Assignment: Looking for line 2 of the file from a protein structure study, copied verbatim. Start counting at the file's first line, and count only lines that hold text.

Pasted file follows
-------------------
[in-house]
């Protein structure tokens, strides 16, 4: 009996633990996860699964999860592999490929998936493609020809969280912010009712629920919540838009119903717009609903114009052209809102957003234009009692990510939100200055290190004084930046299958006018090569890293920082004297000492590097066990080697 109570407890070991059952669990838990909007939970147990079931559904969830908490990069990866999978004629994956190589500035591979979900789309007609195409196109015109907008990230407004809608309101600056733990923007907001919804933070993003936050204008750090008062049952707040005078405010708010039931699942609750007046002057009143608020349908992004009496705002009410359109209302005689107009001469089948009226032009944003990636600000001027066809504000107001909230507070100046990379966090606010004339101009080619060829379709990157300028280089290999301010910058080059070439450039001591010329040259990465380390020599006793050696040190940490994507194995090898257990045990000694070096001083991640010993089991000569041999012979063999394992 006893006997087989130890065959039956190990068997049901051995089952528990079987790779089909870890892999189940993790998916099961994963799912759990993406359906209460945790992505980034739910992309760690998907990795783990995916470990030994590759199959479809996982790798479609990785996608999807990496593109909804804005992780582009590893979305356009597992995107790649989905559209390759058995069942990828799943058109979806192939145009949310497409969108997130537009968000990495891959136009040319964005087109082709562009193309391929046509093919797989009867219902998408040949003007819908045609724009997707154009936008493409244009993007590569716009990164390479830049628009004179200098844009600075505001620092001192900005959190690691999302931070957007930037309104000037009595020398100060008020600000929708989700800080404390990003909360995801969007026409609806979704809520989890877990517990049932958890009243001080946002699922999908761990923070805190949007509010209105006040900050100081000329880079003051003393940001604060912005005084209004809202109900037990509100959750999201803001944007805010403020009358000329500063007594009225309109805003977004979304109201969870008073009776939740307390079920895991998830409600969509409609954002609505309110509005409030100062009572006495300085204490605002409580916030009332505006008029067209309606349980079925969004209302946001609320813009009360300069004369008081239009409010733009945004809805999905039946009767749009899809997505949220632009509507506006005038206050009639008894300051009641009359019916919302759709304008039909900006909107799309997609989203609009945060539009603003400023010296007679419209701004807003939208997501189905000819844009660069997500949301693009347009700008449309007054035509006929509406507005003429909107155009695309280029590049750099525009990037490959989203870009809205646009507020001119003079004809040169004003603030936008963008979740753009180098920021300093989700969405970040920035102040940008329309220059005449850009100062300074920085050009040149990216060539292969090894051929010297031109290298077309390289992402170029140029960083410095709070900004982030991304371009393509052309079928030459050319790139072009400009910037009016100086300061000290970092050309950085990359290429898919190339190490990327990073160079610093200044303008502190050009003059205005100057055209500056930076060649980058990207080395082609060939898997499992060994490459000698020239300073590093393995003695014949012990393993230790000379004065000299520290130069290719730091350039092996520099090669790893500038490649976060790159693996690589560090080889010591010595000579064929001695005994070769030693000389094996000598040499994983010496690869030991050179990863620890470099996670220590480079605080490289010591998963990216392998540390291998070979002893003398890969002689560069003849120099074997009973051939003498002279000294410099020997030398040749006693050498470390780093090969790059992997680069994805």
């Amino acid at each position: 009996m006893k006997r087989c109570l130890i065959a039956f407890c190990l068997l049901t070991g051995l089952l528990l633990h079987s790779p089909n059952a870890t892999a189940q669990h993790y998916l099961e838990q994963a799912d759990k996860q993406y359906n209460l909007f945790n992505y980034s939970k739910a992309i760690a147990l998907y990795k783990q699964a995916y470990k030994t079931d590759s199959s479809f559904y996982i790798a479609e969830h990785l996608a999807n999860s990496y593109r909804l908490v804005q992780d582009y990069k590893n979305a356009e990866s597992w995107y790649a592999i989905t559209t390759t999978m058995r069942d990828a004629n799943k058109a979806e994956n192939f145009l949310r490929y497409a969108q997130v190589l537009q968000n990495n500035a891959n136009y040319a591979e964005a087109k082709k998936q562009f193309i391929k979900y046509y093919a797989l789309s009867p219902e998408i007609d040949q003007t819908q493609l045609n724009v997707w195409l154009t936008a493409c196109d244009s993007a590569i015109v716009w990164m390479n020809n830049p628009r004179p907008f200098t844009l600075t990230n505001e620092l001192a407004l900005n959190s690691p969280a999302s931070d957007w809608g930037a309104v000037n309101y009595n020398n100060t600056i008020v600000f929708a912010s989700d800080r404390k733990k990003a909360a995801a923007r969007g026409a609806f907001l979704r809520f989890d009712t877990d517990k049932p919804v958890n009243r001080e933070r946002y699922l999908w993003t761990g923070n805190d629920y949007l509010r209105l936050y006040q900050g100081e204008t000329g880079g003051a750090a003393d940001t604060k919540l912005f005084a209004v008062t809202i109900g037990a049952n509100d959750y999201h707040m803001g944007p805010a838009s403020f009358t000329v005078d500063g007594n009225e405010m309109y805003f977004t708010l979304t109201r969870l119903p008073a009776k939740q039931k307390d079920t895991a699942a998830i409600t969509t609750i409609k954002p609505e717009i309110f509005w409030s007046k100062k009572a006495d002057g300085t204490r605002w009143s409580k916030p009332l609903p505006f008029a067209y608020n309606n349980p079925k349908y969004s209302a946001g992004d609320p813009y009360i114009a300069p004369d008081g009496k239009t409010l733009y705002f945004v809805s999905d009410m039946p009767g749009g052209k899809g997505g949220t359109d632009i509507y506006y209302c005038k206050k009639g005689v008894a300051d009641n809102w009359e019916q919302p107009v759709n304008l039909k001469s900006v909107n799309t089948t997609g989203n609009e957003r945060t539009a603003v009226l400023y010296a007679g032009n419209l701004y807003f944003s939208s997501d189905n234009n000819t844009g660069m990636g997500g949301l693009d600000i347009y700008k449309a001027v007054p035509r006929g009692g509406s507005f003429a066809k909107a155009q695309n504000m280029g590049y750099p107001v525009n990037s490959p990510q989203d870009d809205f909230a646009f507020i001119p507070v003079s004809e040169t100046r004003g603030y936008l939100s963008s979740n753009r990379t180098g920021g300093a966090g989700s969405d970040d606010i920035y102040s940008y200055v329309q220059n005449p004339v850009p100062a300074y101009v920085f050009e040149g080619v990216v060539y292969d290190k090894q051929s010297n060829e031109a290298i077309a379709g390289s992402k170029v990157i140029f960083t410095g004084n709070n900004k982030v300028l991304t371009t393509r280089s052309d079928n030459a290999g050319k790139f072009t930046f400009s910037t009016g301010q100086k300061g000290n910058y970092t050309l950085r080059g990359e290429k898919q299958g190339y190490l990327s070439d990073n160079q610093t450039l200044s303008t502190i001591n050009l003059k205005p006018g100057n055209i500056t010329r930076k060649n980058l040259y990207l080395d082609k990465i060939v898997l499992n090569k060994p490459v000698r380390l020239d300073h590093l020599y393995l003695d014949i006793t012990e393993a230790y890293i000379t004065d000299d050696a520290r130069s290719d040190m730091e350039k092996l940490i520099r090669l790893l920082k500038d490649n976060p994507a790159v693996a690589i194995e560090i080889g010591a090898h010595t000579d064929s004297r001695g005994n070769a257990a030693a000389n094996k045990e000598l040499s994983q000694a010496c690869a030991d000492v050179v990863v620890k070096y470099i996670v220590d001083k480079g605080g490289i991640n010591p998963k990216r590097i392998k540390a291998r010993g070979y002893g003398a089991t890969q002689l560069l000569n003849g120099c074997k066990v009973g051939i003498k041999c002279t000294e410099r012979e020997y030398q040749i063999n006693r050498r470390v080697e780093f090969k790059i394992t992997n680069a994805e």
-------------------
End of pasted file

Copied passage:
């Protein structure tokens, strides 16, 4: 009996633990996860699964999860592999490929998936493609020809969280912010009712629920919540838009119903717009609903114009052209809102957003234009009692990510939100200055290190004084930046299958006018090569890293920082004297000492590097066990080697 109570407890070991059952669990838990909007939970147990079931559904969830908490990069990866999978004629994956190589500035591979979900789309007609195409196109015109907008990230407004809608309101600056733990923007907001919804933070993003936050204008750090008062049952707040005078405010708010039931699942609750007046002057009143608020349908992004009496705002009410359109209302005689107009001469089948009226032009944003990636600000001027066809504000107001909230507070100046990379966090606010004339101009080619060829379709990157300028280089290999301010910058080059070439450039001591010329040259990465380390020599006793050696040190940490994507194995090898257990045990000694070096001083991640010993089991000569041999012979063999394992 006893006997087989130890065959039956190990068997049901051995089952528990079987790779089909870890892999189940993790998916099961994963799912759990993406359906209460945790992505980034739910992309760690998907990795783990995916470990030994590759199959479809996982790798479609990785996608999807990496593109909804804005992780582009590893979305356009597992995107790649989905559209390759058995069942990828799943058109979806192939145009949310497409969108997130537009968000990495891959136009040319964005087109082709562009193309391929046509093919797989009867219902998408040949003007819908045609724009997707154009936008493409244009993007590569716009990164390479830049628009004179200098844009600075505001620092001192900005959190690691999302931070957007930037309104000037009595020398100060008020600000929708989700800080404390990003909360995801969007026409609806979704809520989890877990517990049932958890009243001080946002699922999908761990923070805190949007509010209105006040900050100081000329880079003051003393940001604060912005005084209004809202109900037990509100959750999201803001944007805010403020009358000329500063007594009225309109805003977004979304109201969870008073009776939740307390079920895991998830409600969509409609954002609505309110509005409030100062009572006495300085204490605002409580916030009332505006008029067209309606349980079925969004209302946001609320813009009360300069004369008081239009409010733009945004809805999905039946009767749009899809997505949220632009509507506006005038206050009639008894300051009641009359019916919302759709304008039909900006909107799309997609989203609009945060539009603003400023010296007679419209701004807003939208997501189905000819844009660069997500949301693009347009700008449309007054035509006929509406507005003429909107155009695309280029590049750099525009990037490959989203870009809205646009507020001119003079004809040169004003603030936008963008979740753009180098920021300093989700969405970040920035102040940008329309220059005449850009100062300074920085050009040149990216060539292969090894051929010297031109290298077309390289992402170029140029960083410095709070900004982030991304371009393509052309079928030459050319790139072009400009910037009016100086300061000290970092050309950085990359290429898919190339190490990327990073160079610093200044303008502190050009003059205005100057055209500056930076060649980058990207080395082609060939898997499992060994490459000698020239300073590093393995003695014949012990393993230790000379004065000299520290130069290719730091350039092996520099090669790893500038490649976060790159693996690589560090080889010591010595000579064929001695005994070769030693000389094996000598040499994983010496690869030991050179990863620890470099996670220590480079605080490289010591998963990216392998540390291998070979002893003398890969002689560069003849120099074997009973051939003498002279000294410099020997030398040749006693050498470390780093090969790059992997680069994805």